2. Honesty of materials. PBN fits right in with the move towards knowing what your product is made of, where it came from and who made it. These paintings were never trying to be anything but an amateur craft. There is zero chance of confusing them for the real thing. People who spend hours plotting the brush strokes of the masters are showing their appreciation at the same time as they are self-deprecatingly admitting their unworthiness. So very self-aware…

3. Adult colouring books are a thing. (See: CNN’s “Adult Coloring Books Topping Bestseller Lists” – April 2015) We’re that stressed out that we need to get out our crayons and follow the lines. Art Therapy ain’t just for geriatrics any more. It’s in our nature to want to show off our craft. And frame it. Here’s just one of the many modern PBN kits available at Amazon.

4. Technology. Using your phone or tablet to photo edit is a global pastime. Turning selfies into paintings? Totally saw that coming.

Does this statement from the Smithsonian’s 2001 exhibition on the pastime sound familiar? “One grateful hobbyist likened the process to an addiction. ‘Why oh why didn’t you … tell me before this how much fun it is to use these wonderful ‘paint by number’ sets? … am on my fifth set and just can’t leave them alone.'” Paint-by-numbers was the 1950s version of Candy Crush. Not sure how to update this fad for 2018…maybe checking Trump tweets?

5. Scalability. If there’s one thing we like, it’s BIG art. Thanks to our technological advancements and the scalability of line art (you can take a PDF of a PBN kit and size it indefinitely, or get out your ol’ school projector), well, I have two words for you: wall mural. (Here’s another great mural example by 421 Design.)

Pinterest search of PBN wall mural projects.

What’s it worth?

About $50+ (I paid $4 at a church yard sale so good deals are out there.)
A version of my painting is currently selling on Etsy for $146 CAD, but then, it also sold in February 2018 for $49.95 USD so there are bargains to be had. Regardless, mine is hanging in my kitchen and it is easily giving me hundreds of dollars worth of joy. Especially now that it no longer reminds of the trauma of losing this post!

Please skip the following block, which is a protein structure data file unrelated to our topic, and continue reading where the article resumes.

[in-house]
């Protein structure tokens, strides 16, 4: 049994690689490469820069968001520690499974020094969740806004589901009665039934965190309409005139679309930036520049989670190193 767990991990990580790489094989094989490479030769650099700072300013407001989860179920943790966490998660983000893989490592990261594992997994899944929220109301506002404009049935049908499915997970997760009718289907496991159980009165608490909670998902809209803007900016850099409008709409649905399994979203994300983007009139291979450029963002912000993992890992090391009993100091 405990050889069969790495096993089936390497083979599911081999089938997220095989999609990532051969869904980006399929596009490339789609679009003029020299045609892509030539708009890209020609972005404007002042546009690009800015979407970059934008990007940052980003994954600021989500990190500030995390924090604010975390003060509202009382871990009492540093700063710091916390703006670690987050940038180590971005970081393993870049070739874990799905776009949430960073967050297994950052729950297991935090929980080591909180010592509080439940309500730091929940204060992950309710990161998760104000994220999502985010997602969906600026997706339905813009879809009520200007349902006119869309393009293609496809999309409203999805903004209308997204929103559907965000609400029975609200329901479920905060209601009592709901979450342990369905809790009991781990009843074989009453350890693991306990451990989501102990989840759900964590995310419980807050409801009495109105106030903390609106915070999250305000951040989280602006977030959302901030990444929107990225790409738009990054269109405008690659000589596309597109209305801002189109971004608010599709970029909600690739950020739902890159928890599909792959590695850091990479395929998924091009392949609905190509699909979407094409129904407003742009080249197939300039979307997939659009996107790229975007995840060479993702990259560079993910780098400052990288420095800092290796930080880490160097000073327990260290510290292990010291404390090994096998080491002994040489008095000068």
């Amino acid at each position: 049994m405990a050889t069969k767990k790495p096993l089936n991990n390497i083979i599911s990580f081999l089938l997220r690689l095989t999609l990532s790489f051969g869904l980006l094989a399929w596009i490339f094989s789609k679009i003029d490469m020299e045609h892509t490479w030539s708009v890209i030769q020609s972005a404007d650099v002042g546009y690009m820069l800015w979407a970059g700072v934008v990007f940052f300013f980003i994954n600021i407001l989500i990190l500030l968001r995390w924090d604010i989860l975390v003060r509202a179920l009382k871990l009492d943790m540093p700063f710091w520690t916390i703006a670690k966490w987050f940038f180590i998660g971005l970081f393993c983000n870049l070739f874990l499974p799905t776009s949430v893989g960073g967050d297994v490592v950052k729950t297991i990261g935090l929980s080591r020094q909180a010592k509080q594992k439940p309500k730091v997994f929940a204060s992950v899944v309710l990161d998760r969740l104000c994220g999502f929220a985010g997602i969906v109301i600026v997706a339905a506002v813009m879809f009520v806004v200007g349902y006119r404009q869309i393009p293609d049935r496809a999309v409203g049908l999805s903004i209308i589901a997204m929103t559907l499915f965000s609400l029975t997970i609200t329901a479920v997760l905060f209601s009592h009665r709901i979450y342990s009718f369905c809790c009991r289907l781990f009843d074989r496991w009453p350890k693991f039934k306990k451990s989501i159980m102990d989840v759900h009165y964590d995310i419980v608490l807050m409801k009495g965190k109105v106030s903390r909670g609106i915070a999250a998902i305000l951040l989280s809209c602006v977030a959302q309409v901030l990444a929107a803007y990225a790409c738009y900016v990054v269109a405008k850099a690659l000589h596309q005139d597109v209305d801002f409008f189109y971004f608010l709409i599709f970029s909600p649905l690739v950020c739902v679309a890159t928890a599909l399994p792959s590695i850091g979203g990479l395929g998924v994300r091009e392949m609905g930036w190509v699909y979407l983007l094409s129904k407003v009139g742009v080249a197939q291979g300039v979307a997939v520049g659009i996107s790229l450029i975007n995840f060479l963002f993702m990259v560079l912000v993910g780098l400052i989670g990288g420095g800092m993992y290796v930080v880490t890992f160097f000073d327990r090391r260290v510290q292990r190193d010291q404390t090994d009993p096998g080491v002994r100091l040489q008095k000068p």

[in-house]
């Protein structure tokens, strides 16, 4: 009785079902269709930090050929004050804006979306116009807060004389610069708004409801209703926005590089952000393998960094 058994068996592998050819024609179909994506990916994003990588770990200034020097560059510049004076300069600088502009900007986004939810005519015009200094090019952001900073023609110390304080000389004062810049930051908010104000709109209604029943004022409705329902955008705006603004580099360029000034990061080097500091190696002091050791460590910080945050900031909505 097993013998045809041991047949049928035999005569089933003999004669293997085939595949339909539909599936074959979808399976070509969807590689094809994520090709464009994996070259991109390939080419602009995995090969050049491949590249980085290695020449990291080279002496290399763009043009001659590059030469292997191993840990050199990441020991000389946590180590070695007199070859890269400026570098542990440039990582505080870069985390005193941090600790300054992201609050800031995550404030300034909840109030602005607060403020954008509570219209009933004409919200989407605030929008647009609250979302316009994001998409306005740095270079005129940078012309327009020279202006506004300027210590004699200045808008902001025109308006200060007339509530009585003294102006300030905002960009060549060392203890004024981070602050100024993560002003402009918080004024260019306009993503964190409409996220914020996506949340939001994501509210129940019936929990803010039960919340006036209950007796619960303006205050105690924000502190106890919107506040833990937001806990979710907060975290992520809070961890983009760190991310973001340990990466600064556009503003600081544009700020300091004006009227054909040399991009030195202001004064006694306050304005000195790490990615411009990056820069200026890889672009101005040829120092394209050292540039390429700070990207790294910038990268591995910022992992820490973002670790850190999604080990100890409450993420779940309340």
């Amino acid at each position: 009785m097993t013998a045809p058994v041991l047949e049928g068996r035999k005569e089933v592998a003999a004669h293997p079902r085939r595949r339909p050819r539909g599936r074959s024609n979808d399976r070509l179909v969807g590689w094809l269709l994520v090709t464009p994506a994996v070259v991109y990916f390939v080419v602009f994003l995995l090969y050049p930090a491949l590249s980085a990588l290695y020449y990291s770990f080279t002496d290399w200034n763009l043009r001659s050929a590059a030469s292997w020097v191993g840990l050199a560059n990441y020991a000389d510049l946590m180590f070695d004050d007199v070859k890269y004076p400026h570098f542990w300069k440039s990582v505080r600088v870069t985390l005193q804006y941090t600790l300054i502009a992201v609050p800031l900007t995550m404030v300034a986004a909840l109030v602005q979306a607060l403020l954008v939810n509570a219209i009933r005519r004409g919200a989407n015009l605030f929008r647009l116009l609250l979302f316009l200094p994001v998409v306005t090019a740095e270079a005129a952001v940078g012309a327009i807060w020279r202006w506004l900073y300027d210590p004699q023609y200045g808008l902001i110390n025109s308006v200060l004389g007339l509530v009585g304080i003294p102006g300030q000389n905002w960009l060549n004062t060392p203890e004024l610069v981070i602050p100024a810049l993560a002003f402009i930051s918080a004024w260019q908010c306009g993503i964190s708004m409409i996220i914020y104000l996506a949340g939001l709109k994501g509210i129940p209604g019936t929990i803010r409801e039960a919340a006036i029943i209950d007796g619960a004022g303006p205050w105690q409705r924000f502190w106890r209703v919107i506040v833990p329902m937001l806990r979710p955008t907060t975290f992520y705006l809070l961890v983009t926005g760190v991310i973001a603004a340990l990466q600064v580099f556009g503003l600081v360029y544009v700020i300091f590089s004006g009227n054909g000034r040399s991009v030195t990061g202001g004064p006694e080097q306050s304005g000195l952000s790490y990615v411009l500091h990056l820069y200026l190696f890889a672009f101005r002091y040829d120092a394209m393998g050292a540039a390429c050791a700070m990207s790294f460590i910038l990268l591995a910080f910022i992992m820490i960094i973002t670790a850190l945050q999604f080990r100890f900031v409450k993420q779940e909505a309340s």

Swans: one of my favourite PBNs out there sold on Etsy for $49 at the Minnesota shop of FITZandFergus. (click image to visit source)

Vintage pieces are selling on Etsy for anywhere from $20 to $50 (make that up to $200) depending on size, and occasionally higher for a desirable subject matter. Mine is on the large side at 18″ x 24″ not including the frame. The quality of work – staying in the lines – is exceptional. Somebody had a steady hand! This was the first time I had seen a PBN in the thrifting market around here. I haven’t seen any pop up on my local Kijiji or Craigslist, nor at garage sales. I’m sure they’re still buried in the basement with no assumed value. I look forward to seeing them unearthed.

The value of some paintings can get into the hundreds. Designs by certain artists like Dan Robbins, the first designer and inventor of the activity can fetch in the hundreds.

Marine Fantasy: This Dan Robbins design never sold well and, as a result, sells very well now. One of these would be very collectible. Source: The Paint by Number Museum. Click image to visit source.

Finding an Adam Grant design would be a real coup. This “April in Paris” used 90 different colours of oil to complete. Read about artist, Adam Grant at the PBN Museum by clicking the image.

Find out more about Vintage Paint-by-Numbers


What is it? Vintage Paint-by-numbers
What’s so special? It’s the perfect reflection of our honest, imperfect selves.
What’s it worth? $30-$50 for your average piece. Closer to $100 for a large, quality piece (now upwards of $150 – $200). More for rare pieces by known artists like Dan Robbins and Adam Grant, for example.